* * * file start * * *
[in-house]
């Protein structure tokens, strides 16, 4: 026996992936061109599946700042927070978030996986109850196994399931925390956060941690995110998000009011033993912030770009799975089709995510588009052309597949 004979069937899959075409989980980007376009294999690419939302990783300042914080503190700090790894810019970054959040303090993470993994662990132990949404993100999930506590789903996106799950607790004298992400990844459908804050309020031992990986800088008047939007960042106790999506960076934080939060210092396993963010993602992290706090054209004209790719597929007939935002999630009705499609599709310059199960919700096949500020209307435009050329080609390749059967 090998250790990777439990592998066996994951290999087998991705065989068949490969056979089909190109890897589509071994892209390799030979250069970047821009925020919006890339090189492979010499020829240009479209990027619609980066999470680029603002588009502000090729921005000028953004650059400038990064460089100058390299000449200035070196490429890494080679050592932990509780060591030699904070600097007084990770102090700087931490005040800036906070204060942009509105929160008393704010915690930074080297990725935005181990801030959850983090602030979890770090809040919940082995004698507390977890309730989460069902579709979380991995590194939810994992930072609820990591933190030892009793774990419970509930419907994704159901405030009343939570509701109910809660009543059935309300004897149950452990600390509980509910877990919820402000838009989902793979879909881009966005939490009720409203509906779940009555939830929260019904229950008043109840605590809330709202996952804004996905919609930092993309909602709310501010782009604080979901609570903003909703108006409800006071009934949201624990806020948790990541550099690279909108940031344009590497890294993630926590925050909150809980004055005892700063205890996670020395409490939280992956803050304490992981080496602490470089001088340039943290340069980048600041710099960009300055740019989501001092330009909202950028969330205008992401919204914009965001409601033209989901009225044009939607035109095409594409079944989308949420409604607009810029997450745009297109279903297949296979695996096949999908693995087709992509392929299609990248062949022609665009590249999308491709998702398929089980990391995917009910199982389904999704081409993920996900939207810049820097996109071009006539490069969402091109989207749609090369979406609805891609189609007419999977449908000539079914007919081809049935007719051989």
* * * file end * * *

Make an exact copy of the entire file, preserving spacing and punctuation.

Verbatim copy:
[in-house]
């Protein structure tokens, strides 16, 4: 026996992936061109599946700042927070978030996986109850196994399931925390956060941690995110998000009011033993912030770009799975089709995510588009052309597949 004979069937899959075409989980980007376009294999690419939302990783300042914080503190700090790894810019970054959040303090993470993994662990132990949404993100999930506590789903996106799950607790004298992400990844459908804050309020031992990986800088008047939007960042106790999506960076934080939060210092396993963010993602992290706090054209004209790719597929007939935002999630009705499609599709310059199960919700096949500020209307435009050329080609390749059967 090998250790990777439990592998066996994951290999087998991705065989068949490969056979089909190109890897589509071994892209390799030979250069970047821009925020919006890339090189492979010499020829240009479209990027619609980066999470680029603002588009502000090729921005000028953004650059400038990064460089100058390299000449200035070196490429890494080679050592932990509780060591030699904070600097007084990770102090700087931490005040800036906070204060942009509105929160008393704010915690930074080297990725935005181990801030959850983090602030979890770090809040919940082995004698507390977890309730989460069902579709979380991995590194939810994992930072609820990591933190030892009793774990419970509930419907994704159901405030009343939570509701109910809660009543059935309300004897149950452990600390509980509910877990919820402000838009989902793979879909881009966005939490009720409203509906779940009555939830929260019904229950008043109840605590809330709202996952804004996905919609930092993309909602709310501010782009604080979901609570903003909703108006409800006071009934949201624990806020948790990541550099690279909108940031344009590497890294993630926590925050909150809980004055005892700063205890996670020395409490939280992956803050304490992981080496602490470089001088340039943290340069980048600041710099960009300055740019989501001092330009909202950028969330205008992401919204914009965001409601033209989901009225044009939607035109095409594409079944989308949420409604607009810029997450745009297109279903297949296979695996096949999908693995087709992509392929299609990248062949022609665009590249999308491709998702398929089980990391995917009910199982389904999704081409993920996900939207810049820097996109071009006539490069969402091109989207749609090369979406609805891609189609007419999977449908000539079914007919081809049935007719051989």